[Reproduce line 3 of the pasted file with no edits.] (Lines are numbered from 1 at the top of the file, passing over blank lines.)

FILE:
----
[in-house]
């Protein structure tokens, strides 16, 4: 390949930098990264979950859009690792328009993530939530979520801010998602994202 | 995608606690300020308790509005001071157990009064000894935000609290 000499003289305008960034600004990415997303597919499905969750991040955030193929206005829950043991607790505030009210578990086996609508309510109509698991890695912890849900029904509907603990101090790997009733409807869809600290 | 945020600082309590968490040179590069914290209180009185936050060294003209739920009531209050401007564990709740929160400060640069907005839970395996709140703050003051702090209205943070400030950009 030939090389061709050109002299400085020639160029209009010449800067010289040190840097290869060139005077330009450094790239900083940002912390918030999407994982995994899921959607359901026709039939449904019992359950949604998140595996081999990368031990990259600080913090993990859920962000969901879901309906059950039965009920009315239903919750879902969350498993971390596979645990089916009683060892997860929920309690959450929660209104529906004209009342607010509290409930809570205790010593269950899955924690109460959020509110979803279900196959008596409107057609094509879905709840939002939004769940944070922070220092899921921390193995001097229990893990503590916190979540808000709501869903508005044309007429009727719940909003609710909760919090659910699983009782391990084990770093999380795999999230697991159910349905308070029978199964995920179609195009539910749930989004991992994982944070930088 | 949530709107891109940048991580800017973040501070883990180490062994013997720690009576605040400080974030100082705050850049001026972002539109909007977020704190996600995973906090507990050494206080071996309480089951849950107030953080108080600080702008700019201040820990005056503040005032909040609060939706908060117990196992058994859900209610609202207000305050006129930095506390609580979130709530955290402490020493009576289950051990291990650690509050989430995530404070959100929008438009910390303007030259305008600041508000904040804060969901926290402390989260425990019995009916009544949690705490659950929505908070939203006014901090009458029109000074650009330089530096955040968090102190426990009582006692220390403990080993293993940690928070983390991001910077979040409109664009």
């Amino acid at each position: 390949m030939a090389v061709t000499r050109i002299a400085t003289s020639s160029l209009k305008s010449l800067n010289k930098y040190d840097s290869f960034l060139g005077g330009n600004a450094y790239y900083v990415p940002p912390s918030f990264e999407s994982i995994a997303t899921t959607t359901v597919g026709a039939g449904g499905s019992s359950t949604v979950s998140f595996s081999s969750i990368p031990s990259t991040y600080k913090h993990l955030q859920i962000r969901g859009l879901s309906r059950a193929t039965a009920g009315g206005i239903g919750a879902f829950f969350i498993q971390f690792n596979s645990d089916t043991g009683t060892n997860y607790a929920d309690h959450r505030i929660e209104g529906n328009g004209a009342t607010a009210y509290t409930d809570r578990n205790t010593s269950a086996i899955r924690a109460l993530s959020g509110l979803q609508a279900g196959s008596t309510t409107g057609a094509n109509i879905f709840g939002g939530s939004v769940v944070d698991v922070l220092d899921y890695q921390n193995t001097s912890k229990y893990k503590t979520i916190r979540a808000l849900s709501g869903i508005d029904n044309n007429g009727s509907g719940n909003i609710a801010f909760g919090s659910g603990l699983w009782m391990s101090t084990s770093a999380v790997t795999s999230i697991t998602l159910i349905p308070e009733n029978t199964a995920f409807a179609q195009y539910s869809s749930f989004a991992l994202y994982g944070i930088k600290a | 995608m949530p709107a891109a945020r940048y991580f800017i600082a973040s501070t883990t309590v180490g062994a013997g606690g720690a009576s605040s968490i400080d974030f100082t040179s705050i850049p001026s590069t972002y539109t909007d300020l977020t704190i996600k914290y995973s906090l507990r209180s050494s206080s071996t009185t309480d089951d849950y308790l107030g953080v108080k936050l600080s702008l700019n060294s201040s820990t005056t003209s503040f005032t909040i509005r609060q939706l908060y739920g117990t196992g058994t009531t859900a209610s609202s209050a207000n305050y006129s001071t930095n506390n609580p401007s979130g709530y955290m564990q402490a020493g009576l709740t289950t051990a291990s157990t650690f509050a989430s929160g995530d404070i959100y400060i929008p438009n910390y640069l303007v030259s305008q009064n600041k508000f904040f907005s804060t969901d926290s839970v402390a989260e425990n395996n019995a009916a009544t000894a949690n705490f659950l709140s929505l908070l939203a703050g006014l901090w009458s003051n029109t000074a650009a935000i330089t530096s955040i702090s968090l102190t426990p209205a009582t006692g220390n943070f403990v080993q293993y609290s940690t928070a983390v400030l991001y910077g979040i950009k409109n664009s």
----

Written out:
């Amino acid at each position: 390949m030939a090389v061709t000499r050109i002299a400085t003289s020639s160029l209009k305008s010449l800067n010289k930098y040190d840097s290869f960034l060139g005077g330009n600004a450094y790239y900083v990415p940002p912390s918030f990264e999407s994982i995994a997303t899921t959607t359901v597919g026709a039939g449904g499905s019992s359950t949604v979950s998140f595996s081999s969750i990368p031990s990259t991040y600080k913090h993990l955030q859920i962000r969901g859009l879901s309906r059950a193929t039965a009920g009315g206005i239903g919750a879902f829950f969350i498993q971390f690792n596979s645990d089916t043991g009683t060892n997860y607790a929920d309690h959450r505030i929660e209104g529906n328009g004209a009342t607010a009210y509290t409930d809570r578990n205790t010593s269950a086996i899955r924690a109460l993530s959020g509110l979803q609508a279900g196959s008596t309510t409107g057609a094509n109509i879905f709840g939002g939530s939004v769940v944070d698991v922070l220092d899921y890695q921390n193995t001097s912890k229990y893990k503590t979520i916190r979540a808000l849900s709501g869903i508005d029904n044309n007429g009727s509907g719940n909003i609710a801010f909760g919090s659910g603990l699983w009782m391990s101090t084990s770093a999380v790997t795999s999230i697991t998602l159910i349905p308070e009733n029978t199964a995920f409807a179609q195009y539910s869809s749930f989004a991992l994202y994982g944070i930088k600290a | 995608m949530p709107a891109a945020r940048y991580f800017i600082a973040s501070t883990t309590v180490g062994a013997g606690g720690a009576s605040s968490i400080d974030f100082t040179s705050i850049p001026s590069t972002y539109t909007d300020l977020t704190i996600k914290y995973s906090l507990r209180s050494s206080s071996t009185t309480d089951d849950y308790l107030g953080v108080k936050l600080s702008l700019n060294s201040s820990t005056t003209s503040f005032t909040i509005r609060q939706l908060y739920g117990t196992g058994t009531t859900a209610s609202s209050a207000n305050y006129s001071t930095n506390n609580p401007s979130g709530y955290m564990q402490a020493g009576l709740t289950t051990a291990s157990t650690f509050a989430s929160g995530d404070i959100y400060i929008p438009n910390y640069l303007v030259s305008q009064n600041k508000f904040f907005s804060t969901d926290s839970v402390a989260e425990n395996n019995a009916a009544t000894a949690n705490f659950l709140s929505l908070l939203a703050g006014l901090w009458s003051n029109t000074a650009a935000i330089t530096s955040i702090s968090l102190t426990p209205a009582t006692g220390n943070f403990v080993q293993y609290s940690t928070a983390v400030l991001y910077g979040i950009k409109n664009s």